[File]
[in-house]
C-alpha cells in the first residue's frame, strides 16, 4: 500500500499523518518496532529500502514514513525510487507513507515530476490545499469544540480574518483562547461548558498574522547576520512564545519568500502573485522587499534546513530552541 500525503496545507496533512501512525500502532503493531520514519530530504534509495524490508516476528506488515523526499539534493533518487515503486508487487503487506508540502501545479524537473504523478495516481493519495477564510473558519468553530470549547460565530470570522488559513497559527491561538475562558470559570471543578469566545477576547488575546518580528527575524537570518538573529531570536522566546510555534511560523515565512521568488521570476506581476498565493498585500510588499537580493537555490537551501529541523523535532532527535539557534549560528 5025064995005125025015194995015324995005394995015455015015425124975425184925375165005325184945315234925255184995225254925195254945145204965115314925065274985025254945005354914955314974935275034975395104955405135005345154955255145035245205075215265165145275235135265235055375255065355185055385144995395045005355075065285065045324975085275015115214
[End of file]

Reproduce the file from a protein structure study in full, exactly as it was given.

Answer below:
[in-house]
C-alpha cells in the first residue's frame, strides 16, 4: 500500500499523518518496532529500502514514513525510487507513507515530476490545499469544540480574518483562547461548558498574522547576520512564545519568500502573485522587499534546513530552541 500525503496545507496533512501512525500502532503493531520514519530530504534509495524490508516476528506488515523526499539534493533518487515503486508487487503487506508540502501545479524537473504523478495516481493519495477564510473558519468553530470549547460565530470570522488559513497559527491561538475562558470559570471543578469566545477576547488575546518580528527575524537570518538573529531570536522566546510555534511560523515565512521568488521570476506581476498565493498585500510588499537580493537555490537551501529541523523535532532527535539557534549560528 5025064995005125025015194995015324995005394995015455015015425124975425184925375165005325184945315234925255184995225254925195254945145204965115314925065274985025254945005354914955314974935275034975395104955405135005345154955255145035245205075215265165145275235135265235055375255065355185055385144995395045005355075065285065045324975085275015115214